Protein Purification Techniques
Until the beginning of the 20th century, typical separation technologies included precipitation, filtration, and crystallization.
Since the advent of modern liquid chromatography, it is rare that any one of these early techniques is used alone. Today, a combination of techniques is generally used to assure the quantity, quality, and desired purity of the protein target.
A number of protein precipitation methods are frequently used today. Protein precipitation with a neutral salt, such as ammonium sulfate, is useful for purification and enrichment of a target protein from an extract without loss of activity.
At industrial scale, Cohn’s cold ethanol fractionation/precipitation methods from the 1940s are still used to produce human serum albumin, immunoglobulins, and other blood-based products. However, chromatography methods, in combination with ultrafiltration, have started to replace Cohn fractionation since they offer higher purity and yield, and are easier to automate.
Many biopharmaceuticals are produced using cell culture-based processes that are divided into cell culture, separation, and formulation steps. The separation step is typically divided into two distinct operations—recovery and purification. Recovery operations exploit different filtration technologies extensively to separate product-containing fluids from particulates or can be used to harvest cells prior to lysis.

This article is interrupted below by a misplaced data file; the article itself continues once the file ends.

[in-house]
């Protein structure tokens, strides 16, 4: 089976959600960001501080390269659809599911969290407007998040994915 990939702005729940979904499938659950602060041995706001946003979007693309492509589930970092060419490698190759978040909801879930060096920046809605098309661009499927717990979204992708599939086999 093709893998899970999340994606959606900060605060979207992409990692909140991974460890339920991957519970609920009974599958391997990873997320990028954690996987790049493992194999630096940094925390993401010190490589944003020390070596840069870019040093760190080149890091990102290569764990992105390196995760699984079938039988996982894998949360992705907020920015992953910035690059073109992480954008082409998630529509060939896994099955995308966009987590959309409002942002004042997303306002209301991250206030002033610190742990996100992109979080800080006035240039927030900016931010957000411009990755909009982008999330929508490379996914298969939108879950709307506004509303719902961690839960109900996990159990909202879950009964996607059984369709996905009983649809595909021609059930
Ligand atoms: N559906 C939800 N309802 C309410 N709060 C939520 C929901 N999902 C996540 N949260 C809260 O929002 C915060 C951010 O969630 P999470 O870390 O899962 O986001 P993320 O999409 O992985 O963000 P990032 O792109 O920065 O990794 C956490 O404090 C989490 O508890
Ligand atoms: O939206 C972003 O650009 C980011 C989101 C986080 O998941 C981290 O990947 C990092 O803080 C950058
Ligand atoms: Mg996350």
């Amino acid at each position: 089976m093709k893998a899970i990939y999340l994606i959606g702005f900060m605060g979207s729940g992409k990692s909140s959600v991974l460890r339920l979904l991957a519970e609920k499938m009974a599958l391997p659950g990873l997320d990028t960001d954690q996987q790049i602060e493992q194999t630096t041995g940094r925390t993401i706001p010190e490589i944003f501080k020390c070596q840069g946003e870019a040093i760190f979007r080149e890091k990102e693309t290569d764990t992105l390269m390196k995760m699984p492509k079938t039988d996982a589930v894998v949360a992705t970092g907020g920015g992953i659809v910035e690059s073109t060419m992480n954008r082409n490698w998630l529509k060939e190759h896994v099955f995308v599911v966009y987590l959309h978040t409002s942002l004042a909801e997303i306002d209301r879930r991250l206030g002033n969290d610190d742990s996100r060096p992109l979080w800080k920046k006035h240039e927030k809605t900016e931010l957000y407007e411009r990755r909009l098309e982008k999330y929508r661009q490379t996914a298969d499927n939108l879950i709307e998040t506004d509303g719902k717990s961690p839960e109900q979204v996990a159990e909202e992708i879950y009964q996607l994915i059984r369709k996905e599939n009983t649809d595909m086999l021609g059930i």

Combined filtration-centrifugation operations are used for many separation and purification applications at laboratory and industrial scales. Centrifugal ultrafiltration can be used at laboratory scale to concentrate small samples, and at larger scales this combination protects and maintains the performance of expensive chromatography columns and media.
Industrial protein separation usually involves liquid chromatography, and over the decades several chromatographic techniques have been developed. The techniques work by exploiting physical or chemical properties of the target protein and the properties of other substances in the sample solution. Learn about different chromatography techniques here.